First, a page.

Neil Hamilton's Birthday
Neil Hamilton was born September 9, 1899, 107 years ago. One day, the principal at his high school told Neil to leave and never come back. That sort of thing went on a lot in those days, I suppose (too bad my own H.S. principal wasn't similarly disposed). He lived until 1985, and at least around the neighborhood, pretty accessible in retirement. I’m told that kids used to come to his door so they could meet Commissioner Gordon. Were it not for Batman, Hamilton’s would be an obscure name indeed, even though for a while, he was a major draw. D.W. Griffith directed him in a group of big-scale silents, and he was a dependable, but not overpowering, leading man for a number of distaff headliners, including Norma Shearer, Joan Crawford, Constance Bennett, and others. Neil had the look and carriage of the Arrow Collar model he’d been before acting took precedence, but talkies revealed a clipped reserve that limited his progress. Suddenly, he was the other man, or a cad. Either way, he wasn’t getting the girl any more. The first two Tarzan pictures found him chasing Maureen O’ Sullivan all over Africa, but audiences knew he’d never stand a chance. Hamilton’s star had indeed risen and set. He was one of those unfortunates wiped out by the Crash as well, and it couldn’t have come at a worse time for him. As work dried up, so did his morale. Having ill advisedly invested in a 1939 World’s Fair exhibit, Hamilton again found himself flat broke and three months behind on rent. He’d decided to jump 500 feet off a Santa Monica precipice when a priest intervened. The road back went through Republic and PRC, but it was work, and age actually lent more credibility to his stern countenance.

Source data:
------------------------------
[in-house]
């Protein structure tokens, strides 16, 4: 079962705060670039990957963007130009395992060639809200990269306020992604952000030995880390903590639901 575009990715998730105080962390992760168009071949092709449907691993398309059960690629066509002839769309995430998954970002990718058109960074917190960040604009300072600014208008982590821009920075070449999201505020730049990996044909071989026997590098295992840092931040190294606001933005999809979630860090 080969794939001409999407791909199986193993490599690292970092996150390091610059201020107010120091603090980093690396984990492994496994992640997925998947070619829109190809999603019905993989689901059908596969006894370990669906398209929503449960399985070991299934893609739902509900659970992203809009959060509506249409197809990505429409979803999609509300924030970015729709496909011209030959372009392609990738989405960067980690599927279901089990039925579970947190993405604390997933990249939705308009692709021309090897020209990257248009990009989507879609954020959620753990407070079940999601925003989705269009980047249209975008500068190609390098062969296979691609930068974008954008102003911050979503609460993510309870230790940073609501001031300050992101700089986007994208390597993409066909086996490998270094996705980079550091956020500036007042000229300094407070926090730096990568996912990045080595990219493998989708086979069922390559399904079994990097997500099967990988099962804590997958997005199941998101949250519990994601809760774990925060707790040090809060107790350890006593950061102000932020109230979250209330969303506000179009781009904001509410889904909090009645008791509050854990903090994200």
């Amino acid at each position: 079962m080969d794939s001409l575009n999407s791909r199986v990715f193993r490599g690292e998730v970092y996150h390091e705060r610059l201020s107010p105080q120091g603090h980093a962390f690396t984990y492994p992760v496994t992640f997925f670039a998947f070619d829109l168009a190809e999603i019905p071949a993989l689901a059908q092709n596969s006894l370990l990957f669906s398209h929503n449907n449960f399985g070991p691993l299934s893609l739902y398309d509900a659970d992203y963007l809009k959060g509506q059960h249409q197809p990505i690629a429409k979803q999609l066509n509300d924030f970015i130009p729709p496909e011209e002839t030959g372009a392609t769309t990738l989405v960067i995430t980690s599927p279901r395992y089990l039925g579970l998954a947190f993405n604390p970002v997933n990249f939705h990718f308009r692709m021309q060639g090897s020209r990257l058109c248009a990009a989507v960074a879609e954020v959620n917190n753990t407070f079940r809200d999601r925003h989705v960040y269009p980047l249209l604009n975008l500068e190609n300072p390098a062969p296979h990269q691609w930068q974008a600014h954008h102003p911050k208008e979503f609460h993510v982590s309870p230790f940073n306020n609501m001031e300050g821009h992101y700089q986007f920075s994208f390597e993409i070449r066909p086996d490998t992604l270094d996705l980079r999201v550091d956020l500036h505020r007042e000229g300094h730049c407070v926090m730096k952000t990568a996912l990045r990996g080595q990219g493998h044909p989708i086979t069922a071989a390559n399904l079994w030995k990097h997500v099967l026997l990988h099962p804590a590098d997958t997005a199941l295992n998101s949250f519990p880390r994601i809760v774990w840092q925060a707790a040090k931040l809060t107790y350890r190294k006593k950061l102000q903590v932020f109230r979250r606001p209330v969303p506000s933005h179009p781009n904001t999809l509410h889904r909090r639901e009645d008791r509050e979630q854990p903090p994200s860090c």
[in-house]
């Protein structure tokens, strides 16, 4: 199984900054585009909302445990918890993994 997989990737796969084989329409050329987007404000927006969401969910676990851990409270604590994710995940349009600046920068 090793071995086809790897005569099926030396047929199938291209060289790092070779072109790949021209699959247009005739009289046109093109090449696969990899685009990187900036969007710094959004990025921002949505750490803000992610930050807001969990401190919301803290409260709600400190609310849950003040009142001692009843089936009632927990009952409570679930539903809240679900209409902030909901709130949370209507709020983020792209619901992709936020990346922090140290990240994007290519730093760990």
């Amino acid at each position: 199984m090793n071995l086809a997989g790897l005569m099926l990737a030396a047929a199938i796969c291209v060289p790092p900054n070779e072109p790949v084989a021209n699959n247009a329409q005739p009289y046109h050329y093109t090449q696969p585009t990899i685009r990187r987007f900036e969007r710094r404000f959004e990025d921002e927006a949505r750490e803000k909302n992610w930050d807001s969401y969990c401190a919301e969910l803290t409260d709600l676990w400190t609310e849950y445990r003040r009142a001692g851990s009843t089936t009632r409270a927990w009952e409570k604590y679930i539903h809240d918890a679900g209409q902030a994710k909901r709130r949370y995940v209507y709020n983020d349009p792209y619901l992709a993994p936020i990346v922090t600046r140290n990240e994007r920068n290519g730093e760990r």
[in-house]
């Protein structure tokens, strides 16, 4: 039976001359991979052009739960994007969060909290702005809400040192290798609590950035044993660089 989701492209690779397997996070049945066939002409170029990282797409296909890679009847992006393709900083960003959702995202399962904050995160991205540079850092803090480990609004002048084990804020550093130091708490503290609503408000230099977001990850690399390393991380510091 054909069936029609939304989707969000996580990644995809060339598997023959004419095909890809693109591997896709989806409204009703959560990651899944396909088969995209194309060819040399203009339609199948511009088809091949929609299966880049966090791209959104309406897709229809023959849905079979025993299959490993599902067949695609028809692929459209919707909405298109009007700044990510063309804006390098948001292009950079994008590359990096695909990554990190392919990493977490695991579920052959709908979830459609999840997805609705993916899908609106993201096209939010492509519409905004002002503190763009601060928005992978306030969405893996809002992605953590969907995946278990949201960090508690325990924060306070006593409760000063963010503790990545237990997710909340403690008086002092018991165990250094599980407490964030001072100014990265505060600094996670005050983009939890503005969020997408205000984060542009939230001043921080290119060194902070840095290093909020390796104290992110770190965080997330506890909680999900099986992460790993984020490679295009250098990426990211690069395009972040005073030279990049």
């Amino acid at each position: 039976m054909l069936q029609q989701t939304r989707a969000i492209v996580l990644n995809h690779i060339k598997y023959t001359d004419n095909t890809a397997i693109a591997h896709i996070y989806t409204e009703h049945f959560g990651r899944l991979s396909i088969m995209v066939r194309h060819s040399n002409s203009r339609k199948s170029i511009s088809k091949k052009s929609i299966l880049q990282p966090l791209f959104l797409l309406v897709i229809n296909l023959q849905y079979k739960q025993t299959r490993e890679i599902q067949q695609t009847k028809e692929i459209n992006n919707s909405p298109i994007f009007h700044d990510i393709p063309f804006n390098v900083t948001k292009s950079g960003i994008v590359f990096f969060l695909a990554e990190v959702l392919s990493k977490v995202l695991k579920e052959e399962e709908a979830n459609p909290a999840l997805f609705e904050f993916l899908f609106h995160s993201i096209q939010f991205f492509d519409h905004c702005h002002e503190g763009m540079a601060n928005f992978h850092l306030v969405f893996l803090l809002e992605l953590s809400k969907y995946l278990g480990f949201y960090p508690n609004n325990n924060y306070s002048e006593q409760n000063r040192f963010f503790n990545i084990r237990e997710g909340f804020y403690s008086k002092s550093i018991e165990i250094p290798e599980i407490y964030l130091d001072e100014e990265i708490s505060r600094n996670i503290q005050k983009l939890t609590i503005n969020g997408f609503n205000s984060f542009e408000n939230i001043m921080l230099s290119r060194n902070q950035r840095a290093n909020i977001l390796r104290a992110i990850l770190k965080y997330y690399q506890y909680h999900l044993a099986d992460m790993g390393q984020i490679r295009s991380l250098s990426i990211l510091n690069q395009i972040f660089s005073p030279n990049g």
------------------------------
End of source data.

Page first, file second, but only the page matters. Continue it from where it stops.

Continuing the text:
The mature Neil Hamilton became one of those familiar and reassuring faces you’d see on a hundred television shows during the fifties and early sixties. He and his wife lived in modest digs in "the old section" of Hollywood and he picked up days on shows like Perry Mason and 77 Sunset Strip. By the time he surfaced on Batman, he was a known quantity among dour authority figures, and he made a perfect Commissioner Gordon. Hamilton was alone in refusing to camp up his performance, though others in the cast often did, to his oft-expressed disapproval. He drifted out of the business within a few years after that series ended. The old Classic Film Collector once approached him for his reminiscences of Griffith and the silents, and he fired off a withering refusal, which the newspaper obligingly published. It revealed a spirited, if cantankerous, journeyman actor loathe to give away his memories of long-ago stardom.